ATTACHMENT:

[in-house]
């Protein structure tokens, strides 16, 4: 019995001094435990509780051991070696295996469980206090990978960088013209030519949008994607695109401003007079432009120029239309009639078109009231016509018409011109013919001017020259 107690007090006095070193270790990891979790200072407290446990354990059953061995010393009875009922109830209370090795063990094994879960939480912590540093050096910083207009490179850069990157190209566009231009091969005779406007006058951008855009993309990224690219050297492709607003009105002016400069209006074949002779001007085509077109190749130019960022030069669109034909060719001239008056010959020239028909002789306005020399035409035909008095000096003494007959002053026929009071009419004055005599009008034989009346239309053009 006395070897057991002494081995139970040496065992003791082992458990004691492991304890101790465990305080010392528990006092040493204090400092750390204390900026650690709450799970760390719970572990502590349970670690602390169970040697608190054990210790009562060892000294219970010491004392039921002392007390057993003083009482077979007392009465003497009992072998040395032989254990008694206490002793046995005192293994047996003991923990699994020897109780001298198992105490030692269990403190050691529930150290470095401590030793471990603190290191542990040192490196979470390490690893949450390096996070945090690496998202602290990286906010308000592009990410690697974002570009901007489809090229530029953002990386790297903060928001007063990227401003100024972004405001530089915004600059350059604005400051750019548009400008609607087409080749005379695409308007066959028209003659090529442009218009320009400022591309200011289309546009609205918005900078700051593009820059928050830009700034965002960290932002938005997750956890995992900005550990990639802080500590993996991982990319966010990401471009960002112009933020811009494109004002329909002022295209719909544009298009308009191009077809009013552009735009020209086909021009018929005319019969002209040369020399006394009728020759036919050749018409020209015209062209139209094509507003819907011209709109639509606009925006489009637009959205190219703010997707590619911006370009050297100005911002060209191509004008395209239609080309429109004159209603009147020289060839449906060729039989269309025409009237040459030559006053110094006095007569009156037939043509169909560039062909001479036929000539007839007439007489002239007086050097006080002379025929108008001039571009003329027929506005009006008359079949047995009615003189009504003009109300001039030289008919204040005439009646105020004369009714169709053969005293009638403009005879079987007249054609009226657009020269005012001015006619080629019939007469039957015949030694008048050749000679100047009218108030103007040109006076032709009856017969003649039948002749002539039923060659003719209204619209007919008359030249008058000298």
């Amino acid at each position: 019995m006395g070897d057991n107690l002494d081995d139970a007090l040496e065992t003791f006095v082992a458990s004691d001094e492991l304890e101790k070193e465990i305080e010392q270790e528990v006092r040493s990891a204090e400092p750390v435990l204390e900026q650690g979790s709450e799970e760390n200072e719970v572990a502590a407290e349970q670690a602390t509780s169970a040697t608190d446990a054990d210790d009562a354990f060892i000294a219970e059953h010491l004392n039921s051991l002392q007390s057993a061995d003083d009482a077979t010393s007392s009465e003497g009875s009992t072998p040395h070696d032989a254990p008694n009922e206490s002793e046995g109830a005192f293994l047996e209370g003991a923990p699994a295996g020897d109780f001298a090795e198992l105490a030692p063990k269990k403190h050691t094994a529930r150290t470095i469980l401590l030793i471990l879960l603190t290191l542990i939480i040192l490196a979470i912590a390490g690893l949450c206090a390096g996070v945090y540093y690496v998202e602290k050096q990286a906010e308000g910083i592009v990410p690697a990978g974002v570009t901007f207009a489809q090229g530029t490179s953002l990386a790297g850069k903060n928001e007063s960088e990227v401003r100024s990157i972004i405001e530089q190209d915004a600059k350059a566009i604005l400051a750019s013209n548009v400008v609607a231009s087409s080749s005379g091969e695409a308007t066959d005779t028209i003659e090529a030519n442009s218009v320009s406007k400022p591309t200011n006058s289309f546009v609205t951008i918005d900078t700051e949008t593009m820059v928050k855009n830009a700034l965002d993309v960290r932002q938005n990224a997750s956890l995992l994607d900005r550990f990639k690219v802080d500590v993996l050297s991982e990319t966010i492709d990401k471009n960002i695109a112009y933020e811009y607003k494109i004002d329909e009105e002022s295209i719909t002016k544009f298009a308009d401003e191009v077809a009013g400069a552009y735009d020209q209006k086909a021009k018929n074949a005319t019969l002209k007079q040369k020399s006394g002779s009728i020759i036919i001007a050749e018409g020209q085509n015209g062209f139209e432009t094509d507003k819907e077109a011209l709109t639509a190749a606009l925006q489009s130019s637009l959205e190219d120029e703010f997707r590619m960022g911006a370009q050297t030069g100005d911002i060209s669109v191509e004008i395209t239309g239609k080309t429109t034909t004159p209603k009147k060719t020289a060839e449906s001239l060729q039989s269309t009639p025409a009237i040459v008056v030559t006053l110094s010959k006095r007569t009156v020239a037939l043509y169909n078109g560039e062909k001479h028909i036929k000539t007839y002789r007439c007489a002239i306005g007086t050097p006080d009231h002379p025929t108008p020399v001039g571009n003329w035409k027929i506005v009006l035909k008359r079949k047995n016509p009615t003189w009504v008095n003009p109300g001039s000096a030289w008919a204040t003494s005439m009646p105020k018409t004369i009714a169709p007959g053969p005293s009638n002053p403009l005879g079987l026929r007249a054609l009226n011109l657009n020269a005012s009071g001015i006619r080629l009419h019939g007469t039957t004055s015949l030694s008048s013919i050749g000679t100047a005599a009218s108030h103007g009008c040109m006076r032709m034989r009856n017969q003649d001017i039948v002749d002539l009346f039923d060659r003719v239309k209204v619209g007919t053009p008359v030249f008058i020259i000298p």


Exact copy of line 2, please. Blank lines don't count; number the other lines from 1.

């Protein structure tokens, strides 16, 4: 019995001094435990509780051991070696295996469980206090990978960088013209030519949008994607695109401003007079432009120029239309009639078109009231016509018409011109013919001017020259 107690007090006095070193270790990891979790200072407290446990354990059953061995010393009875009922109830209370090795063990094994879960939480912590540093050096910083207009490179850069990157190209566009231009091969005779406007006058951008855009993309990224690219050297492709607003009105002016400069209006074949002779001007085509077109190749130019960022030069669109034909060719001239008056010959020239028909002789306005020399035409035909008095000096003494007959002053026929009071009419004055005599009008034989009346239309053009 006395070897057991002494081995139970040496065992003791082992458990004691492991304890101790465990305080010392528990006092040493204090400092750390204390900026650690709450799970760390719970572990502590349970670690602390169970040697608190054990210790009562060892000294219970010491004392039921002392007390057993003083009482077979007392009465003497009992072998040395032989254990008694206490002793046995005192293994047996003991923990699994020897109780001298198992105490030692269990403190050691529930150290470095401590030793471990603190290191542990040192490196979470390490690893949450390096996070945090690496998202602290990286906010308000592009990410690697974002570009901007489809090229530029953002990386790297903060928001007063990227401003100024972004405001530089915004600059350059604005400051750019548009400008609607087409080749005379695409308007066959028209003659090529442009218009320009400022591309200011289309546009609205918005900078700051593009820059928050830009700034965002960290932002938005997750956890995992900005550990990639802080500590993996991982990319966010990401471009960002112009933020811009494109004002329909002022295209719909544009298009308009191009077809009013552009735009020209086909021009018929005319019969002209040369020399006394009728020759036919050749018409020209015209062209139209094509507003819907011209709109639509606009925006489009637009959205190219703010997707590619911006370009050297100005911002060209191509004008395209239609080309429109004159209603009147020289060839449906060729039989269309025409009237040459030559006053110094006095007569009156037939043509169909560039062909001479036929000539007839007439007489002239007086050097006080002379025929108008001039571009003329027929506005009006008359079949047995009615003189009504003009109300001039030289008919204040005439009646105020004369009714169709053969005293009638403009005879079987007249054609009226657009020269005012001015006619080629019939007469039957015949030694008048050749000679100047009218108030103007040109006076032709009856017969003649039948002749002539039923060659003719209204619209007919008359030249008058000298």